Solar Potential Status
When selecting a site for solar power plants, a primary requirement is the solar potential. The more solar radiation is present in the city where the power plant will be constructed, the more energy can be generated.
Site’s Soil Structure
The construction site’s topographic structure is critical. Initial budget costs may change if the project requires extra earthworks for rocky structures or subsequent construction phases.
Site’s Shading Status
Site surroundings should be surveyed during the site selection process. Any formation that might cast a shadow on the site will reduce the solar power plant’s yield (i.e. tall trees, buildings, mountains, etc.). If any high-voltage transmission line are over or near the site, they will also have an unfavorable effect on your panels and energy productivity.
Site’s Contamination and Powdering Status
Site status for a future power plant should be analyzed for powder content near or around the area, whether from a concrete plant, stone quarry, or sand quarry. These powders will be carried by the winds onto your solar panels and contaminate them, requiring frequently cleaning to avoid substantially decreased productivity.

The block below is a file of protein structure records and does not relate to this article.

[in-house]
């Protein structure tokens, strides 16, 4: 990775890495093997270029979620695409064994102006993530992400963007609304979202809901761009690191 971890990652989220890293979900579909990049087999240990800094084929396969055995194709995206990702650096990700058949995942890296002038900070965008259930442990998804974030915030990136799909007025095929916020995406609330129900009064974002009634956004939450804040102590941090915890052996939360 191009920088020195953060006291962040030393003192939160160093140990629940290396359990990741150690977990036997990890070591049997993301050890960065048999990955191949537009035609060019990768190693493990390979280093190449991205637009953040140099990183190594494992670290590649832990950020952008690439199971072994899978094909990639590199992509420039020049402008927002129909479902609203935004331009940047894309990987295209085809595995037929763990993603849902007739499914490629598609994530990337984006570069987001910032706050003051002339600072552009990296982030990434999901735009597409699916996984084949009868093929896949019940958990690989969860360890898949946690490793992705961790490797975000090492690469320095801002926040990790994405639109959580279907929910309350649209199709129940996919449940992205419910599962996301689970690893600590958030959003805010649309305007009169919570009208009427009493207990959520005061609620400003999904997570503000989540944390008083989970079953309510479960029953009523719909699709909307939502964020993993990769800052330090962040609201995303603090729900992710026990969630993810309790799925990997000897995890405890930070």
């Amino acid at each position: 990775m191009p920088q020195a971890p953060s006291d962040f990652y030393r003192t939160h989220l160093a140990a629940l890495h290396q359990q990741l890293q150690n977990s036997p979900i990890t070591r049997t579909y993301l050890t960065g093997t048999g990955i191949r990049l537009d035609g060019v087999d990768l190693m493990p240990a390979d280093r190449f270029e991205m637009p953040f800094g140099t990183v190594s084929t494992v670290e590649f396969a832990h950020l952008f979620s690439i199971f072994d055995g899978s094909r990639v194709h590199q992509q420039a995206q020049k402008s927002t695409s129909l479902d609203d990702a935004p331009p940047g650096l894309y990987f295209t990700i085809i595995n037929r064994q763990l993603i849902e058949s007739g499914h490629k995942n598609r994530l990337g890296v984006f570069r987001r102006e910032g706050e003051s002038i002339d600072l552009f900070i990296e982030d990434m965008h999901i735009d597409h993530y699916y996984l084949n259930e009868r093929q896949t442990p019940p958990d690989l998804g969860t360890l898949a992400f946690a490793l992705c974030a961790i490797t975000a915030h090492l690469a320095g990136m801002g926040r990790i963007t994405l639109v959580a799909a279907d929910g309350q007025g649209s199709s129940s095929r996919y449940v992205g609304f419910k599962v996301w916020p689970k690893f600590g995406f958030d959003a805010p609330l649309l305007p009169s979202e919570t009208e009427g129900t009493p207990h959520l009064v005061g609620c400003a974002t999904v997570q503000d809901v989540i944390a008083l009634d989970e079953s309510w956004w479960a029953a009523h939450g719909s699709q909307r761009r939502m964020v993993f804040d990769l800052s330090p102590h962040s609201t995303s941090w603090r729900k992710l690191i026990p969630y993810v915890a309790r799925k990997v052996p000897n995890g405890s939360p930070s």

Site’s Connection with Energy Transmission Line
Solar power plant installation requires it to be connected to energy transmission line at a point designated by the energy distribution company. These transmission routes must be detailed and analyzed.
Site’s Convenient Weather Conditions
The site region is critical for solar power plant installation. One must determine the sunny, foggy, rainy, and snowy conditions of the site location, plus obtain the meteorological data for the next year.
Site’s Transportation Status
Transportation is a major consideration. If accessing the site is a challenge, labor and transportation costs will be high in the initial investment. Recognize that some problems might arise in the transportation of solar panels, construction teams, and equipment such as transformer box due to site location and conditions.